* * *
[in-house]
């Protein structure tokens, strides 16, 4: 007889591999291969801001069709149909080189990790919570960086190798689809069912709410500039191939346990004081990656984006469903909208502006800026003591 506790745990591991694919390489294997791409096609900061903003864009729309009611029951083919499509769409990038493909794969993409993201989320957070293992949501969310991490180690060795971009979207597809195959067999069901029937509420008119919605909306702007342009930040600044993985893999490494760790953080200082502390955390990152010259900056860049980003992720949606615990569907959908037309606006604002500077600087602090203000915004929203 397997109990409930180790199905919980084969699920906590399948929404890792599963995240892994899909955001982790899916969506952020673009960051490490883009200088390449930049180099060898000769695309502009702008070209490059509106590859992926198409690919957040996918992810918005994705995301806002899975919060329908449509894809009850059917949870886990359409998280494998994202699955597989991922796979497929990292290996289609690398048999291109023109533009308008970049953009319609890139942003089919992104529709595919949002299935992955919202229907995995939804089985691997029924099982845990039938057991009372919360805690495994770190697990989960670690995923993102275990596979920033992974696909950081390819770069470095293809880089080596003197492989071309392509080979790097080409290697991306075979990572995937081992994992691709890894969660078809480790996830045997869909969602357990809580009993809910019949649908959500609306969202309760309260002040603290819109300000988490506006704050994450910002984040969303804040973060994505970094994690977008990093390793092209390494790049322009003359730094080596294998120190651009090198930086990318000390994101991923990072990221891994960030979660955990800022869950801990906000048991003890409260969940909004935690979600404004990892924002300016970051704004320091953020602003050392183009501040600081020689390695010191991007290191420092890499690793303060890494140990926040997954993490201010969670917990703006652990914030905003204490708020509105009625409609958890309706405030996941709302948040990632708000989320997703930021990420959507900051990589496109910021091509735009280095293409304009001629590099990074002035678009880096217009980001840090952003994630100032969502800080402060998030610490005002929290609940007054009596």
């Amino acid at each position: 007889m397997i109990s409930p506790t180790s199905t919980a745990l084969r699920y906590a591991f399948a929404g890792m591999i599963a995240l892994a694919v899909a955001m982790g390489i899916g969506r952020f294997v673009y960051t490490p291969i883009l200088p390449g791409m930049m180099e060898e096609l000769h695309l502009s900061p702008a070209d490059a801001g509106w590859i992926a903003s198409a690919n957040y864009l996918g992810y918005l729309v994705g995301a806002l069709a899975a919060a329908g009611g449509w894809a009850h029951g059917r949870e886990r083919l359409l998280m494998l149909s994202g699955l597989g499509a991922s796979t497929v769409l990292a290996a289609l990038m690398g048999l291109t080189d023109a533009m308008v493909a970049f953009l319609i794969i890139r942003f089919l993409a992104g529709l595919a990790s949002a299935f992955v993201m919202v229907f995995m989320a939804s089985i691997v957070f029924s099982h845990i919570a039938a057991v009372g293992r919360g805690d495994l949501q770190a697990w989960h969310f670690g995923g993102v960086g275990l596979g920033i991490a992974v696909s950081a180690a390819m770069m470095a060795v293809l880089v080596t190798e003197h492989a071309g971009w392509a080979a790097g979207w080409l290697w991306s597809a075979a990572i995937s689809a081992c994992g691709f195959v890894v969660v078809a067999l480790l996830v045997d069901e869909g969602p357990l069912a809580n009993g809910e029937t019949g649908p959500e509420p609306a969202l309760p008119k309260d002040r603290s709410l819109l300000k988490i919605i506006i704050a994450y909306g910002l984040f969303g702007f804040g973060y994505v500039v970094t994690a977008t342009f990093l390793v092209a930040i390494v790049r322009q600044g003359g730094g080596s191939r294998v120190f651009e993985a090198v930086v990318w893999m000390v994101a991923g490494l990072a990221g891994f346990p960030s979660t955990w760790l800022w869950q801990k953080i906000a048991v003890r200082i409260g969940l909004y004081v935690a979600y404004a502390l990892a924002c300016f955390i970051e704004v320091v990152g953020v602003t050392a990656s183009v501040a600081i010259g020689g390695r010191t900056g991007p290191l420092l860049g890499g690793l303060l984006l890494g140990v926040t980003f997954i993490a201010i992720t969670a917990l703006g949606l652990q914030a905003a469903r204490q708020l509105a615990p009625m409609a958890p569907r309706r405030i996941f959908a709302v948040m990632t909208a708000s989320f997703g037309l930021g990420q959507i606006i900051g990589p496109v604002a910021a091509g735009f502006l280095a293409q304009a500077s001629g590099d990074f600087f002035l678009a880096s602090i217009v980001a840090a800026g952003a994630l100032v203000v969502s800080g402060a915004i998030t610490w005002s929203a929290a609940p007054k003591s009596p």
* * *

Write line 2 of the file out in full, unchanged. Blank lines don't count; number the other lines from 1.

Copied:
């Protein structure tokens, strides 16, 4: 007889591999291969801001069709149909080189990790919570960086190798689809069912709410500039191939346990004081990656984006469903909208502006800026003591 506790745990591991694919390489294997791409096609900061903003864009729309009611029951083919499509769409990038493909794969993409993201989320957070293992949501969310991490180690060795971009979207597809195959067999069901029937509420008119919605909306702007342009930040600044993985893999490494760790953080200082502390955390990152010259900056860049980003992720949606615990569907959908037309606006604002500077600087602090203000915004929203 397997109990409930180790199905919980084969699920906590399948929404890792599963995240892994899909955001982790899916969506952020673009960051490490883009200088390449930049180099060898000769695309502009702008070209490059509106590859992926198409690919957040996918992810918005994705995301806002899975919060329908449509894809009850059917949870886990359409998280494998994202699955597989991922796979497929990292290996289609690398048999291109023109533009308008970049953009319609890139942003089919992104529709595919949002299935992955919202229907995995939804089985691997029924099982845990039938057991009372919360805690495994770190697990989960670690995923993102275990596979920033992974696909950081390819770069470095293809880089080596003197492989071309392509080979790097080409290697991306075979990572995937081992994992691709890894969660078809480790996830045997869909969602357990809580009993809910019949649908959500609306969202309760309260002040603290819109300000988490506006704050994450910002984040969303804040973060994505970094994690977008990093390793092209390494790049322009003359730094080596294998120190651009090198930086990318000390994101991923990072990221891994960030979660955990800022869950801990906000048991003890409260969940909004935690979600404004990892924002300016970051704004320091953020602003050392183009501040600081020689390695010191991007290191420092890499690793303060890494140990926040997954993490201010969670917990703006652990914030905003204490708020509105009625409609958890309706405030996941709302948040990632708000989320997703930021990420959507900051990589496109910021091509735009280095293409304009001629590099990074002035678009880096217009980001840090952003994630100032969502800080402060998030610490005002929290609940007054009596």